Canada is celebrating one year of recreational cannabis legalization and on Thursday, it is entering a new era.
Products, such as edibles, extracts and topicals, are now legal but it will be some time before you see them on the shelf in Alberta.
Licensed producers are required to give Health Canada 60 days notice of their intent to sell, meaning it could be late 2019 or early 2020 before any products are available for purchase online or in stores.
Heather Thomson, executive director of the School of Retailing at the Alberta School of Business, said these new products will change the market.
“We’re going to see more people who haven’t necessarily tried the product because they’re not comfortable with vaping or smoking the product actually now be able to recreationally try the product themselves in a different capacity,” she said.
Thomson said there is still room for the market to grow thanks to the introduction of edibles and other products.
“We’re going to have to see how that’s going to play out but I definitely don’t think we’re near saturation just yet,” she said.
Stores seeing success
Daniel Nguyen, founder of Numo Cannabis, said there has been high interest in edibles.
“We get questions every day about edibles, concentrates and things like that,” he said.
Nguyen said business has been brisk in the year since legalization.
“It’s been very consistent, very steady. I’m very surprised at the flow throughout the day. It’s just very non-stop,” he said.
There are plans to expand the company with a second location in the Chinatown area.
“We had a great opportunity to expand into our other location. When the opportunity came, we decided just to take it,” Nguyen said, adding the second store will open in November.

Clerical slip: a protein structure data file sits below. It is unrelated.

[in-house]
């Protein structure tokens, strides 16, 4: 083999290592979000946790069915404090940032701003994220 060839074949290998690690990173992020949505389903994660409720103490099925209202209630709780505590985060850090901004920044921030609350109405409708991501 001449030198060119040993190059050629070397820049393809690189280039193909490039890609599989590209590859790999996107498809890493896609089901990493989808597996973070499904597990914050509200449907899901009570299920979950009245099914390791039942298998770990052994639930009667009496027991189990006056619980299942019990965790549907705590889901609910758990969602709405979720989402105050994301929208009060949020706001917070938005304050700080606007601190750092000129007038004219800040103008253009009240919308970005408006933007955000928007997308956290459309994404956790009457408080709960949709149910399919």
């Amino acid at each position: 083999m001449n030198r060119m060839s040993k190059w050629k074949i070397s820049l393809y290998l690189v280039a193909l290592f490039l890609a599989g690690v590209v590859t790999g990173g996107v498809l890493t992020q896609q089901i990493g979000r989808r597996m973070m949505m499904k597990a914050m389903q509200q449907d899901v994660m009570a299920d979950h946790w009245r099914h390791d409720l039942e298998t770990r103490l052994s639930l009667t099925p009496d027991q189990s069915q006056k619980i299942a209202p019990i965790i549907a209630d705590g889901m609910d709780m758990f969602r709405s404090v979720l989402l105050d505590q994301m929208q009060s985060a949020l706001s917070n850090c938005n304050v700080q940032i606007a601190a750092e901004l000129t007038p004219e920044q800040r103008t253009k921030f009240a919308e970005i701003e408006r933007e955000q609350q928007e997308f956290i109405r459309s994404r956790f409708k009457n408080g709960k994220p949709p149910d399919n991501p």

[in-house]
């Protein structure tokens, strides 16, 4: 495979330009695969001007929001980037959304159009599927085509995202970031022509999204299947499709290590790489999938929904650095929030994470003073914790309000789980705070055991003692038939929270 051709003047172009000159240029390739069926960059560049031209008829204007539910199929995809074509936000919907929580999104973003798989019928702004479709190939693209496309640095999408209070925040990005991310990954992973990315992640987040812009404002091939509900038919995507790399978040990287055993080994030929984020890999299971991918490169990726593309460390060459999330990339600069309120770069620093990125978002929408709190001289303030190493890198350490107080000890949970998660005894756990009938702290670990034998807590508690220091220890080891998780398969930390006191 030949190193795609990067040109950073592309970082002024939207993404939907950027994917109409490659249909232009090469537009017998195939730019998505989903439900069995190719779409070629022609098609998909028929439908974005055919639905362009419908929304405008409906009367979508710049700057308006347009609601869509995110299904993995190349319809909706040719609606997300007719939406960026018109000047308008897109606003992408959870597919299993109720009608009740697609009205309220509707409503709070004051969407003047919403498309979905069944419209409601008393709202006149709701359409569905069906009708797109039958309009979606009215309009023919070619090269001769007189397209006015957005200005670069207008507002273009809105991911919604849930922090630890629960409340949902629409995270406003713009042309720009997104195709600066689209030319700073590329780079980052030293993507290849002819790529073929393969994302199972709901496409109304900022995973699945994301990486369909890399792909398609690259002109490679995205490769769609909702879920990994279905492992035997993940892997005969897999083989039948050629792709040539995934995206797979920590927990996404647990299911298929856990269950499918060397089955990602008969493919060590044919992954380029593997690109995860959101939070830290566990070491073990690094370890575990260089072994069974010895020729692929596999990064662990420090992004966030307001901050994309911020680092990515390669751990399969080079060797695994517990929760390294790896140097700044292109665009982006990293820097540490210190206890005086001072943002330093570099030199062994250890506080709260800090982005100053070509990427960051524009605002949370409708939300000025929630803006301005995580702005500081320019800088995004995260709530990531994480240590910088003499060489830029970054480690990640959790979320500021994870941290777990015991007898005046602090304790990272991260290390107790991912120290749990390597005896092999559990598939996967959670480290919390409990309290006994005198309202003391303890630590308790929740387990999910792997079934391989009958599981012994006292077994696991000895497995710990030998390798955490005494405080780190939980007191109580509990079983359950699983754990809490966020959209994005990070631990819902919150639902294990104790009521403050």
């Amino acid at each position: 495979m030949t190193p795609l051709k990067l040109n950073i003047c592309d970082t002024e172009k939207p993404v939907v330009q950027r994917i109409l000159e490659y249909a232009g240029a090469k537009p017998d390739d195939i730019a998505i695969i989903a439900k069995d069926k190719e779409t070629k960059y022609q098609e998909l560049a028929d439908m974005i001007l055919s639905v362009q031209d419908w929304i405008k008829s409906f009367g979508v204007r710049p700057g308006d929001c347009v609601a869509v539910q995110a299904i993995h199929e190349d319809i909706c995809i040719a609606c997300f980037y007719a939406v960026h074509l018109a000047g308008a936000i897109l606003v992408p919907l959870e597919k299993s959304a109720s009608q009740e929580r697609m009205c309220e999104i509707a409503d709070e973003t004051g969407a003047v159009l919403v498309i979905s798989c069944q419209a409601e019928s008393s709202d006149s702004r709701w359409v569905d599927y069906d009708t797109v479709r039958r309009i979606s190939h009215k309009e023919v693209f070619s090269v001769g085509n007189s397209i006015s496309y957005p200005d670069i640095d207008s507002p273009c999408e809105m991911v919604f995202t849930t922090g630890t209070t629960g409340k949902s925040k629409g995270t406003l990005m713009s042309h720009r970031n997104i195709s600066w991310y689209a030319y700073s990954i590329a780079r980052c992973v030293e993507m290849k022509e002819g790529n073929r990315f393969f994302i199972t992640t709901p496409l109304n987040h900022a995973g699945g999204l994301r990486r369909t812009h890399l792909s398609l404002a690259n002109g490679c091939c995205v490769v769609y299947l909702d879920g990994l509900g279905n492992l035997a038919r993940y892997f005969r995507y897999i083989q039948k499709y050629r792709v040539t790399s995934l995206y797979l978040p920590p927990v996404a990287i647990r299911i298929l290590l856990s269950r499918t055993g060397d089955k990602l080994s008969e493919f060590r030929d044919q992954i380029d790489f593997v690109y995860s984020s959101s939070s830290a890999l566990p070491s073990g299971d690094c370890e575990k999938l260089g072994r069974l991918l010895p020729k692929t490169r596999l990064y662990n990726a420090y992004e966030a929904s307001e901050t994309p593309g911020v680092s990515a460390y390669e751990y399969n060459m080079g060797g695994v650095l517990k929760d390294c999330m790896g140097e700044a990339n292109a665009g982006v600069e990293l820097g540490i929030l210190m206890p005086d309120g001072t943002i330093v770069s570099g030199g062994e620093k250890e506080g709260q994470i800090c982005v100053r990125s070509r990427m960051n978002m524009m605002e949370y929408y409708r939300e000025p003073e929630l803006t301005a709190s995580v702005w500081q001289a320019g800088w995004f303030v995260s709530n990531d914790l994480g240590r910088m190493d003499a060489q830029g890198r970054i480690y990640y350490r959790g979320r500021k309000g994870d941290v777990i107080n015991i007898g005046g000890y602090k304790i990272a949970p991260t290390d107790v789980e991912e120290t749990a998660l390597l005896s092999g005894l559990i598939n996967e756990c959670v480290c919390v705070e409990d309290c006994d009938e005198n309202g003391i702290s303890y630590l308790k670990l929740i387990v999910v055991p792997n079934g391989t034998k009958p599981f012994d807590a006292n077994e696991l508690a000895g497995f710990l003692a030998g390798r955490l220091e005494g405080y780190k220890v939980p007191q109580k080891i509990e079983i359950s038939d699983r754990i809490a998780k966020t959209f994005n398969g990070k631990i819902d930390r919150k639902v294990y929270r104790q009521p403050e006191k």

Watch below: Cannabis lawyer Trina Fraser discusses the roll out of the second phase of legal marijuana in Canada, which includes the permitted legal sale of cannabis edibles, expected to hit store shelves in December.
Alberta Health Services is urging caution when it comes to the new cannabis products.
Dr. Brent Friesen, medical officer of health, said the new phase of edible, extract and topical legalization is of concern when it comes to young children.
“These products may be more attractive to children or youth or more accessible. We could see an increase in poisonings among children,” he said.
Friesen said those around children should ensure the products are locked up in a secure location.
He said women who are pregnant or breastfeeding should also be cautious.
“There is no safe level of consumption for cannabis while you’re pregnant or while you’re breastfeeding. It’s very important that they not think, ‘Okay, we’ve got cannabis available in edible format that’s safe for me to use compared to vaping or smoking it,’” Friesen said.
Friesen said the potential for toxicity in edibles is much greater and that there is often a delay between when an edible is ingested and when a person feels the effects of it.
He advises those using edibles to start low and go slow, adding users should read the information about edibles so they are aware of the THC dosage in each portion.
In a 10-month period before legalization, Oct. 17, 2017 to Aug. 31, 2018, AHS saw 139 emergency room visits due to cannabis-induced psychosis in Alberta. In the same period post-legalization, there were 154 visits.